The folks at NATO's headquarter in Brussels will have read that with deep fears. A separate European Union army, which France has long promoted, will inevitably diminish NATO's role.

NATO's original mission, to keep the U.S. in Europe, to keep Russia out of Europe and to hold Germany down, has withered away. The U.S. is concentrating on China and will do so for the foreseeable future. Russia is no longer interested in Europe. Germany is militarily irrelevant, has an aging population and no interest in any expansion.

With Russia having no interest in Europe NATO also lost its favored enemy. While the Baltic states, Poland and the United Kingdom are still hyping Russia as an enemy - mostly for domestic reasons - no one in Italy, France or Germany believes that Russia has plans to attack anyone.

The NATO bureaucrats know all this. To stay in business they continue to lash out at Russia. Most recently by sending some Russian diplomats at NATO's headquarter back home without any sane reason. Russia wasn't impressed by the move. It has resolved to from now on ignore NATO:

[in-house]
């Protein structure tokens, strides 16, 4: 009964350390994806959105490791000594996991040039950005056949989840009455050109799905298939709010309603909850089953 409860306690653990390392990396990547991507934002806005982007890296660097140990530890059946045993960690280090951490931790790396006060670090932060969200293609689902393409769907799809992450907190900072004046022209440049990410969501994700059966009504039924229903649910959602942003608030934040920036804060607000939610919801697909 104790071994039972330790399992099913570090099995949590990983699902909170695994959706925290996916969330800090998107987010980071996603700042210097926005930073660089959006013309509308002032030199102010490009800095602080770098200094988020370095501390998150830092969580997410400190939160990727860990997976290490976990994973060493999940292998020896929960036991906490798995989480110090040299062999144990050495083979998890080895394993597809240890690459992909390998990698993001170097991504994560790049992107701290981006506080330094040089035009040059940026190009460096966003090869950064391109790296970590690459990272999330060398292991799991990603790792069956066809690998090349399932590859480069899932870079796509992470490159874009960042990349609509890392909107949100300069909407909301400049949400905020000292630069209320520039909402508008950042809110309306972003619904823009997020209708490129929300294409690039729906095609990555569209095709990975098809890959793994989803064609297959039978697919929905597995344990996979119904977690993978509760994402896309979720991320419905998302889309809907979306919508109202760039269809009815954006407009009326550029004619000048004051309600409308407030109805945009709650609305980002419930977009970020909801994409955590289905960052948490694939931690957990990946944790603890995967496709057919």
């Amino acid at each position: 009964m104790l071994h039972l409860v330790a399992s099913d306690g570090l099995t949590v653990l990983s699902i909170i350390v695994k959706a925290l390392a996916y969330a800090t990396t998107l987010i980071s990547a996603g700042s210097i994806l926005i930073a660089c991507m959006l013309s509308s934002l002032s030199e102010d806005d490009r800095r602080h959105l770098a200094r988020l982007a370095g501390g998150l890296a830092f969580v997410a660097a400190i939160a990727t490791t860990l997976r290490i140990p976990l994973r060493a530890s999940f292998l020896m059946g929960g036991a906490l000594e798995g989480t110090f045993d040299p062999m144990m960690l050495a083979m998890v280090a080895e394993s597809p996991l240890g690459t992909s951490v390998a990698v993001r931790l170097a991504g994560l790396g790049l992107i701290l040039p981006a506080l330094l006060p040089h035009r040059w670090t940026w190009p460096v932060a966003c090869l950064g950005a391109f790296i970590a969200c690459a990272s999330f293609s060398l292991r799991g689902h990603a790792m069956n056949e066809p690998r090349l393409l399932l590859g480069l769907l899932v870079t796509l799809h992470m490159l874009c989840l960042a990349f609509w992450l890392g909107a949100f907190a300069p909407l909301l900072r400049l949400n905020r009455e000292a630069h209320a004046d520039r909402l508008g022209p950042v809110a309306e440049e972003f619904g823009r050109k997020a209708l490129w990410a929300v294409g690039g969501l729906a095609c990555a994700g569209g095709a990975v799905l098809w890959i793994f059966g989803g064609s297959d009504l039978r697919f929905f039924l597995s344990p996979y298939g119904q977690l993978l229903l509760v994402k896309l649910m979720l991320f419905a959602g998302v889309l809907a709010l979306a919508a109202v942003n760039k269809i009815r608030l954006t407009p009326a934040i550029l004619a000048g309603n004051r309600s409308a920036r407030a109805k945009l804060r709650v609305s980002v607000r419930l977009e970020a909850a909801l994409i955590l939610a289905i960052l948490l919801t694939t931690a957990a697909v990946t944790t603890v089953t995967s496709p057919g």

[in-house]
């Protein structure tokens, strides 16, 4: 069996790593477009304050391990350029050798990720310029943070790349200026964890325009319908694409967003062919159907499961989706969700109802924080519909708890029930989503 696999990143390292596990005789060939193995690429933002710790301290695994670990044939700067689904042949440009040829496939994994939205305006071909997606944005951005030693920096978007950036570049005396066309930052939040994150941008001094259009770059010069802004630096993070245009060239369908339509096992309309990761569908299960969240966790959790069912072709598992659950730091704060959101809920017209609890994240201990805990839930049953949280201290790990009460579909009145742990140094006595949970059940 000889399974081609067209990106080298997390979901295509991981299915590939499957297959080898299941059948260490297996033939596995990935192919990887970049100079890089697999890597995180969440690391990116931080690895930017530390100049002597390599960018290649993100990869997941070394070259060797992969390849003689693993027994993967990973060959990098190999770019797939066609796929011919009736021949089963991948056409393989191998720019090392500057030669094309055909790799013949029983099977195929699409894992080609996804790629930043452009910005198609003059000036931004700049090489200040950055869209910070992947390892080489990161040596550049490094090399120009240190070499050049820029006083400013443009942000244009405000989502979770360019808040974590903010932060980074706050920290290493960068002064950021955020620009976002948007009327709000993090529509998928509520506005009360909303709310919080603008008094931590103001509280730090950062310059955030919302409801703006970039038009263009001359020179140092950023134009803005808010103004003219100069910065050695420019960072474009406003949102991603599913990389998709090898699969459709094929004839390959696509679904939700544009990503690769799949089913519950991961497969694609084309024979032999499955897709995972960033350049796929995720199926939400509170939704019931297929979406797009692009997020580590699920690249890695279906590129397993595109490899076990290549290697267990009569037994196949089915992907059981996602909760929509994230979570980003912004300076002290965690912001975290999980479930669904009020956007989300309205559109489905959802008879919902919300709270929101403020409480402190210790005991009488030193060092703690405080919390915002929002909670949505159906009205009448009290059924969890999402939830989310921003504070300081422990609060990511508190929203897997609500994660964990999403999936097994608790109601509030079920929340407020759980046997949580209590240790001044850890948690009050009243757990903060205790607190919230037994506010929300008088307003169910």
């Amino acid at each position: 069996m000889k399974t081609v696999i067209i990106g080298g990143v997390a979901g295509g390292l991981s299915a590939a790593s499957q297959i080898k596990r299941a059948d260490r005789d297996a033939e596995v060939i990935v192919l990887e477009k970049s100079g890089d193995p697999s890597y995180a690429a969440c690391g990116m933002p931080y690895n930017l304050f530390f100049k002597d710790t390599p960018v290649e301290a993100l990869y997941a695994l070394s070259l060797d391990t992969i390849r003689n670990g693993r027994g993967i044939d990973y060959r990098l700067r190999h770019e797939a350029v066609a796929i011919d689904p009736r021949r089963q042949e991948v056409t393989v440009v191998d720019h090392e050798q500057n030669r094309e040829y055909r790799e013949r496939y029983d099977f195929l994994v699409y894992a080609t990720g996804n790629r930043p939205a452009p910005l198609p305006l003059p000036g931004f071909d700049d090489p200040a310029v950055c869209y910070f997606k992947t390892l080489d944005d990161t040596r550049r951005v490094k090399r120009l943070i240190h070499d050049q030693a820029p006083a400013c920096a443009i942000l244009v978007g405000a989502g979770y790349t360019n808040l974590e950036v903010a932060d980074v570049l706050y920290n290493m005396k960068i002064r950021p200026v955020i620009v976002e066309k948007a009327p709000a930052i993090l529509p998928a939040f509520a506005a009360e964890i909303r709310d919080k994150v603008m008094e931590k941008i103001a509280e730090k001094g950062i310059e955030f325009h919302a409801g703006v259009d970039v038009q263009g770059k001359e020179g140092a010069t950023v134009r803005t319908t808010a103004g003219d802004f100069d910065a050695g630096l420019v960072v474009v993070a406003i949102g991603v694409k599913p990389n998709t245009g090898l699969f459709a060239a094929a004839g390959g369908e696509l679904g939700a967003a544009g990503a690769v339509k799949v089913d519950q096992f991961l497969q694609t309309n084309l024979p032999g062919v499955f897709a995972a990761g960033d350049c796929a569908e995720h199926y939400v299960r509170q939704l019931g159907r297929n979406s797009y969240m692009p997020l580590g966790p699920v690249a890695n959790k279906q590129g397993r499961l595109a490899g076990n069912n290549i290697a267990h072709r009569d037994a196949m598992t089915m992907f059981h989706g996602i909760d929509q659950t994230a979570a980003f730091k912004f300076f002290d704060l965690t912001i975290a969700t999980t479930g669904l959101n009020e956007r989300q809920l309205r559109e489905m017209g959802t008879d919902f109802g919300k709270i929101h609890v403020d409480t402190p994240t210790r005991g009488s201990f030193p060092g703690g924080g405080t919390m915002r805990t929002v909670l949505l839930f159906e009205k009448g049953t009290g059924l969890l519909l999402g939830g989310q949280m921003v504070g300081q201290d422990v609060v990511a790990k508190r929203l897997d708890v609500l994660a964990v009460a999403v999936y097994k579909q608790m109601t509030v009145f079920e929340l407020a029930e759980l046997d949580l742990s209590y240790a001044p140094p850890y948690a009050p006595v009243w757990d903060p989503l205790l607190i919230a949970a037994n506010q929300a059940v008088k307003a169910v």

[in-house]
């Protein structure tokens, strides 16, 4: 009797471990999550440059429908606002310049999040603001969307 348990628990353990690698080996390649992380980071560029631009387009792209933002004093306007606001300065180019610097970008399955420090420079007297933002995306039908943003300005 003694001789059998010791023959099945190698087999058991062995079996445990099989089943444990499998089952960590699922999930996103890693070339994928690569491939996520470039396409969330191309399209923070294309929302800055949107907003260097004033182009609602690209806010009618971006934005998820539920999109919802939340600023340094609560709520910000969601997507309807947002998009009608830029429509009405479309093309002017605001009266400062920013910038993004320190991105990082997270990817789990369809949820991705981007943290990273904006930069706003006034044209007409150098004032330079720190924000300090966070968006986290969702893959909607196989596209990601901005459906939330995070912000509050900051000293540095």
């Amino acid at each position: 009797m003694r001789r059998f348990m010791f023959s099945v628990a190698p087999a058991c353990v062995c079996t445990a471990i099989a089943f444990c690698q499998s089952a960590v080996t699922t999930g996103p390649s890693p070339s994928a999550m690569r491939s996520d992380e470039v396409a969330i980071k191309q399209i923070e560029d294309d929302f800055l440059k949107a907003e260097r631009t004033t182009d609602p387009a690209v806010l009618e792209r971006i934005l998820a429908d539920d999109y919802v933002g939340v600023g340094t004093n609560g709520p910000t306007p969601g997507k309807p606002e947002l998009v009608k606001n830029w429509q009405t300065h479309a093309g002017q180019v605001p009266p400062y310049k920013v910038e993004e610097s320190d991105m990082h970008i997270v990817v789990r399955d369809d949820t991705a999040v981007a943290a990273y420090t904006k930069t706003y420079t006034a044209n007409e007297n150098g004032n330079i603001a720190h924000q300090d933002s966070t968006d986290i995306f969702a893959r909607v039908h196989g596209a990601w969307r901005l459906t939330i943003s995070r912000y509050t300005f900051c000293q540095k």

Russia plans to cease its diplomatic engagement with the North Atlantic Treaty Organization, the Russian foreign minister said on Monday, in the latest sign of unraveling relations between Moscow and the West.
By early next month, Foreign Minister Sergey Lavrov said, Russia will halt the activities of its representative office at NATO headquarters in Brussels and withdraw diplomatic credentials from emissaries of the alliance working in Moscow.
Earlier this month, NATO ordered eight Russian diplomats to leave Belgium by Nov. 1, saying they were undeclared intelligence officers. The alliance also reduced the size of the Russian representative office.